That hornist was Hans Richter (right), a gifted musician who played a variety of instruments. He was recommended to Wagner by the Viennese Kappelmeister Heinrich Esser. Wagner needed a competent copyist and Richter was engaged to work on Die Meistersinger von Nurnburg while still playing the horn.
Wagner’s patron, King Ludwig II, wanted Das Rheingold performed on his birthday in August 1869, but Wagner was less than enthusiastic about it and indeed unready for the event: there were still things to be sorted out, not least of which was procuring his small tubas.
Most of the extant literature on the Wagner tuba agrees that C.W. Moritz of Berlin manufactured the first instruments. Wagner had previously employed him, and a new set of Moritz tubas was acquired for Bayreuth in 1877. However, the first 1869-70 Munich performances of Rheingold and Walküre and the 1876 Bayreuth performances of Der Ring der Nibelungen used tubas from some other source, and the Moritz family never claimed responsibility for being that source.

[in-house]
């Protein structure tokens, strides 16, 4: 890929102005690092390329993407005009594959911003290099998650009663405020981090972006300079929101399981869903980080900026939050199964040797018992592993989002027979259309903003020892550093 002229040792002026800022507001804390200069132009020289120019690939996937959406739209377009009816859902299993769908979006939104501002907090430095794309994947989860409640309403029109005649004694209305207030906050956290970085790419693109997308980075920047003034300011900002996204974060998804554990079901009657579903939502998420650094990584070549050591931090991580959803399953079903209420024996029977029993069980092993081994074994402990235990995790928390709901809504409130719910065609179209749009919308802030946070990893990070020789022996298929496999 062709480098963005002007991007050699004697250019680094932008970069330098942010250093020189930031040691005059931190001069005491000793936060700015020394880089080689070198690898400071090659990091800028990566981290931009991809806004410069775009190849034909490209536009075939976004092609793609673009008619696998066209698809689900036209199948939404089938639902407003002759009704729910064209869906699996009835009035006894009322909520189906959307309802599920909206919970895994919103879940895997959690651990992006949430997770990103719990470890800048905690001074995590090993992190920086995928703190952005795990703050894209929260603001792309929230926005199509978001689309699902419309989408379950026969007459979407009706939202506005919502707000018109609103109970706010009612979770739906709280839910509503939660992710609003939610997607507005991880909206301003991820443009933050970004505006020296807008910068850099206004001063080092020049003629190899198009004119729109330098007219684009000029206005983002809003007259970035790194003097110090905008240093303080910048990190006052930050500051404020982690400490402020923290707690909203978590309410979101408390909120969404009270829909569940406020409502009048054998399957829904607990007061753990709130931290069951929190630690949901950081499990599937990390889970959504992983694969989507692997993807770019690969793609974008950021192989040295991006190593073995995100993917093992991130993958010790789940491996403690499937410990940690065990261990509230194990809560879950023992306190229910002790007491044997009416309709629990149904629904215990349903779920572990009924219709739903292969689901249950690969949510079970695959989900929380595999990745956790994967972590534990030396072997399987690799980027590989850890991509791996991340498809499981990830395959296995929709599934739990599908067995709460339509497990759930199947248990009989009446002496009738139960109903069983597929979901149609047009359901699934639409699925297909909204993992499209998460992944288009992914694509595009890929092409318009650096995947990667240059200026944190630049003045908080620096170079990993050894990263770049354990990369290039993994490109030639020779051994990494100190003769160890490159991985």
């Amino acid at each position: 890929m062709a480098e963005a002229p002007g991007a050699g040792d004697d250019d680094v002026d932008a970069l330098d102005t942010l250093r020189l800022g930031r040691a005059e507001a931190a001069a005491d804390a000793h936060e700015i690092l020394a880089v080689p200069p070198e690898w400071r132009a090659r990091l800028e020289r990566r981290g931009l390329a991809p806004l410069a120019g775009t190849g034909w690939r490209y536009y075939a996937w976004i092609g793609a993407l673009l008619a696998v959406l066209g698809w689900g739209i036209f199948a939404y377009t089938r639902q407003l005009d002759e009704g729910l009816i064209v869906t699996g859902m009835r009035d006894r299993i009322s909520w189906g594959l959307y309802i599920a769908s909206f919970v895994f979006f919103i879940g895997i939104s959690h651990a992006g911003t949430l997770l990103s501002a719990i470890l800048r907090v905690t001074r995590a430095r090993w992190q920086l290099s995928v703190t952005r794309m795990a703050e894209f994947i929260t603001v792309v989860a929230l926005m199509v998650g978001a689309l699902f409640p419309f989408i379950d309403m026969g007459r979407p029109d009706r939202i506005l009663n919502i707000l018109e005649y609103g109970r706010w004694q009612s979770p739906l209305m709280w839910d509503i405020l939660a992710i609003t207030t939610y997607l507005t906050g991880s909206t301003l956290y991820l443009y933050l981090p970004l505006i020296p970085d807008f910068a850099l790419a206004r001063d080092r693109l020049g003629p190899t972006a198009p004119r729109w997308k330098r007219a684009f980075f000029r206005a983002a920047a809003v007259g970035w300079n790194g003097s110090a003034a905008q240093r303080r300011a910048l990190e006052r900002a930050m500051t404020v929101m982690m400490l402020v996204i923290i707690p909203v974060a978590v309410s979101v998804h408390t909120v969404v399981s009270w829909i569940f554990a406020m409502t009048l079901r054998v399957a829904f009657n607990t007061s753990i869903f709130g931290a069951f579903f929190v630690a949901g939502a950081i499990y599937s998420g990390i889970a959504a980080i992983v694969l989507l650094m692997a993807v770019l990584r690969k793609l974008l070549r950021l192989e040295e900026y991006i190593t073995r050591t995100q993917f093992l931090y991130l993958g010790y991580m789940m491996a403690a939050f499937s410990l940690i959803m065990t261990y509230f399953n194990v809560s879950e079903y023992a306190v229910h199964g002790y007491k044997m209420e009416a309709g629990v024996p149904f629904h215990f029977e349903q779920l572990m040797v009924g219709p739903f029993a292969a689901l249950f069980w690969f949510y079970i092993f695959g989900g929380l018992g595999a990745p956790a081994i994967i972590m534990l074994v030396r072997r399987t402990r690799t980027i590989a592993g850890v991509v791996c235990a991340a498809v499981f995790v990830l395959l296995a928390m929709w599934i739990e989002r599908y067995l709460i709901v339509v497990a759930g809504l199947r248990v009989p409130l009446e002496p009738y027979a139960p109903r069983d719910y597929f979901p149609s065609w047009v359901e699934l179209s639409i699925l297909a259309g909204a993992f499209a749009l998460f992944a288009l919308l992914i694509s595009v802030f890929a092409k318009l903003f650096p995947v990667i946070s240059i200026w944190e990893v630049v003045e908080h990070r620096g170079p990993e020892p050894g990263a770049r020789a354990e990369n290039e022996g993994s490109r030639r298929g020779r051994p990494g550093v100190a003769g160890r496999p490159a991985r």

Whatever the source, it is certain that the actual premiere of Das Rheingold on 22 September 1869 did not employ the new instruments. The performance had a difficult preparation in that the originally intended conductor, Hans von Bülow, stepped down when Wagner began to live with his wife, Cosima. Richter, who looked in line to take over, also resigned. The King searched for a new conductor and refused to reinstate Richter at Wagner’s request. Eventually, Franz Wüllner was taken on and resisted being warned off by Wagner.
There is no mention of Wagner tubas in Sebastian Roeckl’s listing of orchestral personnel, nor is there a record of the instruments or of musicians being additionally paid for playing them. Wüllner, for whom the Wagner tubas were not a priority, accepted many compromises to make the production viable, and the parts would have been given over to military instruments.
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